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Tolkien's Middle-earth:

Lesson Plans for Secondary School Educators



Unit One: Introducing Tolkien and His Worlds


Key Terms

oral tradition. The universal human practice of memorizing and performing stories: telling tales, singing ballads, reciting poems. Although the venue varies — campfire, fireside, kitchen, tavern, workplace, child's bedside — storytelling occurs throughout history. Myths, folktales, fairy stories, and heroic epics are rooted in the oral tradition. Each such narrative was written down only after thriving for generations in spoken form

Faerie (fay-ree). The perilous realm of magic and enchantment that overlaps the human sphere. In his letters and critical writings, J.R.R. Tolkien argued that a "fairy story" is characterized not by diminutive sprites called "fairies" but by an encounter between a human and the Faerie realm. From Faerie spring the dragons, ogres, giants, trolls, gnomes, elves, dwarfs, witches, wizards, and goblins who populate the classic fairy tales

myth. A traditional story about the relationship between mortal beings and the supernatural realm of gods, goddesses, wizards, enchantresses, and monsters. Every ancient society boasts a cycle of myths reflecting shared beliefs. The Greek myths are the most famous — Perseus and Medusa, Theseus and the Minotaur, Jason and the Golden Fleece, and dozens of others — but Tolkien was inspired more by Norse mythology than by the Greek myths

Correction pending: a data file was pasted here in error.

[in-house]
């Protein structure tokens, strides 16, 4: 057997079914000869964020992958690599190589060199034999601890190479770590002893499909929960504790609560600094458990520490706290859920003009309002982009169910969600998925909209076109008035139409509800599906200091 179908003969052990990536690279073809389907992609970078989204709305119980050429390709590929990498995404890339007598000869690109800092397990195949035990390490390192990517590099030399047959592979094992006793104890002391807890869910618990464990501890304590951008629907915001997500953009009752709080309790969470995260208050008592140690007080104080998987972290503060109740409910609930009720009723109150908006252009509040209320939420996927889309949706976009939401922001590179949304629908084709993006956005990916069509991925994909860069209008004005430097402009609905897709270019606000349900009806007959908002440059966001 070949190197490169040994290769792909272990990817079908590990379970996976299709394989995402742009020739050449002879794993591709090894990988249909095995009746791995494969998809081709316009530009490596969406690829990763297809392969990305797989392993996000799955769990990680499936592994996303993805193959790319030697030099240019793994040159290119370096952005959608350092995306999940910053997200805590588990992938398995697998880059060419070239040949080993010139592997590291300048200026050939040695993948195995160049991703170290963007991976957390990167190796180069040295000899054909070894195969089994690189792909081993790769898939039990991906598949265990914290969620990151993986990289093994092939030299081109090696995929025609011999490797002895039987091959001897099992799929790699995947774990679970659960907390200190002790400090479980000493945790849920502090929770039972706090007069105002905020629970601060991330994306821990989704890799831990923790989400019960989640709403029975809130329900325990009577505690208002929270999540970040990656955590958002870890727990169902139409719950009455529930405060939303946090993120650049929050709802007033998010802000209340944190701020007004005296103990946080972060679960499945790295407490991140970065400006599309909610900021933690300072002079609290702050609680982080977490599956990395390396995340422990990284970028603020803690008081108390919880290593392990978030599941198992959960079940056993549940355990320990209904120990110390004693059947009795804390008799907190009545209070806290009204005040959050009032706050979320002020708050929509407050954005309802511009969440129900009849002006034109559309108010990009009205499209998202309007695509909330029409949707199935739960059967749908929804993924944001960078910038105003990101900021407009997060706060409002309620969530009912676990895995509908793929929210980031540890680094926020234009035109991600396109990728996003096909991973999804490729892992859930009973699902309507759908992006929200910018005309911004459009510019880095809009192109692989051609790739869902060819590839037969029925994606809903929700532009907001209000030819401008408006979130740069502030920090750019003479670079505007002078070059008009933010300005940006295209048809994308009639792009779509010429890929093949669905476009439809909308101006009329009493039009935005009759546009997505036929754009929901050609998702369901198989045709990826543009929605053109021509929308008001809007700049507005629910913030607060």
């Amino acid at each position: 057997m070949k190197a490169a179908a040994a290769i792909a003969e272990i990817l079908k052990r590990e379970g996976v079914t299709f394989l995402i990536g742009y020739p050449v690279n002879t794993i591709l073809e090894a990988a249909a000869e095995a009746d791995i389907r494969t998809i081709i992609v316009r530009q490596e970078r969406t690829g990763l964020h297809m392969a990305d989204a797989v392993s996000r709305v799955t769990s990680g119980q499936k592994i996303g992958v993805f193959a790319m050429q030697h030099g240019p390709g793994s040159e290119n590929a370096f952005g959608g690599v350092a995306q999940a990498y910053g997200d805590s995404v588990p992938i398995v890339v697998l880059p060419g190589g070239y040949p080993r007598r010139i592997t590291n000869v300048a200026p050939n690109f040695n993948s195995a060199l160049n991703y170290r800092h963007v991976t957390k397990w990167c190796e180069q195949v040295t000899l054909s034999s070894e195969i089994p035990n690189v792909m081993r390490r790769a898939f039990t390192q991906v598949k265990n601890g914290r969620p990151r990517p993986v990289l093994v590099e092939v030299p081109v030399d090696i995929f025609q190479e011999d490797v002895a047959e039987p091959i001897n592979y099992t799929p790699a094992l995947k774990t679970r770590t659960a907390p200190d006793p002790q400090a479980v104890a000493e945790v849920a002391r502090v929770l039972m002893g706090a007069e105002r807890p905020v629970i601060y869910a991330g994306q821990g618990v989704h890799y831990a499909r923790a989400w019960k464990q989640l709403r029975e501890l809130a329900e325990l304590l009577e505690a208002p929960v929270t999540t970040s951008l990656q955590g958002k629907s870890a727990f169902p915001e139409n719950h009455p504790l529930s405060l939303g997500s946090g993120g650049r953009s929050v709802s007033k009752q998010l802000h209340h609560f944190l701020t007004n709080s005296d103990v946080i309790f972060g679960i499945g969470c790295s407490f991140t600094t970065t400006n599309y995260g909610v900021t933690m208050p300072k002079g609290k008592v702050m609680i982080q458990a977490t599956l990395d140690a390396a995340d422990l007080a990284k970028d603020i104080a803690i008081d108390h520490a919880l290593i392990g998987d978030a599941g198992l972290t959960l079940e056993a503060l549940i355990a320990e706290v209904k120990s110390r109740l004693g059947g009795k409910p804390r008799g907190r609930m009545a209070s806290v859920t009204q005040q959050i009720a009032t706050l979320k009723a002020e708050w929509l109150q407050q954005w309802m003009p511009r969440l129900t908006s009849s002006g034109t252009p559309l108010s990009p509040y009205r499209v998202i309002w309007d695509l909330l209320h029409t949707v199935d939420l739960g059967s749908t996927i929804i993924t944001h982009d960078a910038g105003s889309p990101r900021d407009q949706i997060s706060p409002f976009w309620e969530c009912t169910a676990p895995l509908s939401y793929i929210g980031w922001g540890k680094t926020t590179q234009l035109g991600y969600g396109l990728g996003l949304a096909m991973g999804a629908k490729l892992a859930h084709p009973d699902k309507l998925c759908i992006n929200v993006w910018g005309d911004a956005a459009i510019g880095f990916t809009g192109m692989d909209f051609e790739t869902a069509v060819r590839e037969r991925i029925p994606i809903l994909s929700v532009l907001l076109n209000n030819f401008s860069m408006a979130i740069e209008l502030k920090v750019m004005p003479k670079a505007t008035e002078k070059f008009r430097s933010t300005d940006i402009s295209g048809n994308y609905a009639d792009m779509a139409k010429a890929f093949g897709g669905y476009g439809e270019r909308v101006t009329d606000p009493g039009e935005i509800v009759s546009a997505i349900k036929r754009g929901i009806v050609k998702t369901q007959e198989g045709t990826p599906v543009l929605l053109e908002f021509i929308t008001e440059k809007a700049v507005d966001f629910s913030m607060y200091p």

folktale. A traditional episodic narrative transmitted orally within a society and between cultures. Such "fairy stories" as "Puss in Boots" and "Hansel and Gretel" are more properly termed folktales

heroic epic. A long poem recounting the deeds of a valiant warrior or courageous ruler. The epic hero represents the best in a nation; he is a beacon to his people. Examples include Gilgamesh (the exploits of the ancient Sumerian demigod), the Iliad (Homer's great narrative of the Trojan war), the Aeneid (concerning the founding of Rome), and the Song of Roland (from medieval France). A heroic epic is sometimes called a national epic or simply an epic poem

motif (moe-teaf). An important theme that appears frequently within a body of myths or tales or that recurs within a longer work. A common motif in fairy stories is the "impossible task" — an idea that lies at the heart of The Lord of the Rings. A common motif in myths is the "forbidden action," an idea that also figures crucially in Tolkien's novel

eucatastrophe (yew-cat-as-tro-fee) A term invented by Tolkien for the "good catastrophe" that typically resolves the plot of a Faerie narrative. The eucatastrophe is a joyous and wholly unexpected turn of events that delivers the hero or heroine from disaster. Mysterious in origin — fate? chance? luck? providence? — the eucatastrophe gives the fairy tale its happy ending




Unit One Content

Overview
Comments for Teachers
Key Terms
Handouts
Discussion Topics
Suggested Activities
Bibliography

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